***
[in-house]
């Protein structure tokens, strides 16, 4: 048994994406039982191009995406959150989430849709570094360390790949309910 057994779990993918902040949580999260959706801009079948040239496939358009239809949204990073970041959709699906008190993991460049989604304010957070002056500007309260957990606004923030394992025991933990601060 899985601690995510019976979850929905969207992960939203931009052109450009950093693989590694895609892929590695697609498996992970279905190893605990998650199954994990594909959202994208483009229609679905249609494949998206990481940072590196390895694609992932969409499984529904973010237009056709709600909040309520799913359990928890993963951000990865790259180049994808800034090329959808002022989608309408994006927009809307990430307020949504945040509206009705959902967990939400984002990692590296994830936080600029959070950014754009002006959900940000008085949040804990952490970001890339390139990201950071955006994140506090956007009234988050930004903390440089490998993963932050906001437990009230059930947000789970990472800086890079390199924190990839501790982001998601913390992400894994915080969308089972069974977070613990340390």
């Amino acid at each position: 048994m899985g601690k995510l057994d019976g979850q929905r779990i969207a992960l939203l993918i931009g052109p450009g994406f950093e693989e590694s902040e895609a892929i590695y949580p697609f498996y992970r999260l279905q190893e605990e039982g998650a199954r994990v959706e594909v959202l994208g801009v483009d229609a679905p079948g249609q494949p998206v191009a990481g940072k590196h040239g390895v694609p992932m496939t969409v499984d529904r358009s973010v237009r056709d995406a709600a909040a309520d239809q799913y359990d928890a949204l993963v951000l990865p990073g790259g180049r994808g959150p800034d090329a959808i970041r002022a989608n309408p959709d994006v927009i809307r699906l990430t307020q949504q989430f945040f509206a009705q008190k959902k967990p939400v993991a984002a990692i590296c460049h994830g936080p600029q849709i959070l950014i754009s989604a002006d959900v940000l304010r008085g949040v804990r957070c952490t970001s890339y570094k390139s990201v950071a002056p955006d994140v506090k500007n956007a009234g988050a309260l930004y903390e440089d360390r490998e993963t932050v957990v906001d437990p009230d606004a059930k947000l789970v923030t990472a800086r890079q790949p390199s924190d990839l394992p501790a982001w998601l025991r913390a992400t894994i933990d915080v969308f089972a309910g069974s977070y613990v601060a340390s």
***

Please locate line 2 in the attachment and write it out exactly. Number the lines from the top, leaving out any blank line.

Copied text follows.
């Protein structure tokens, strides 16, 4: 048994994406039982191009995406959150989430849709570094360390790949309910 057994779990993918902040949580999260959706801009079948040239496939358009239809949204990073970041959709699906008190993991460049989604304010957070002056500007309260957990606004923030394992025991933990601060 899985601690995510019976979850929905969207992960939203931009052109450009950093693989590694895609892929590695697609498996992970279905190893605990998650199954994990594909959202994208483009229609679905249609494949998206990481940072590196390895694609992932969409499984529904973010237009056709709600909040309520799913359990928890993963951000990865790259180049994808800034090329959808002022989608309408994006927009809307990430307020949504945040509206009705959902967990939400984002990692590296994830936080600029959070950014754009002006959900940000008085949040804990952490970001890339390139990201950071955006994140506090956007009234988050930004903390440089490998993963932050906001437990009230059930947000789970990472800086890079390199924190990839501790982001998601913390992400894994915080969308089972069974977070613990340390």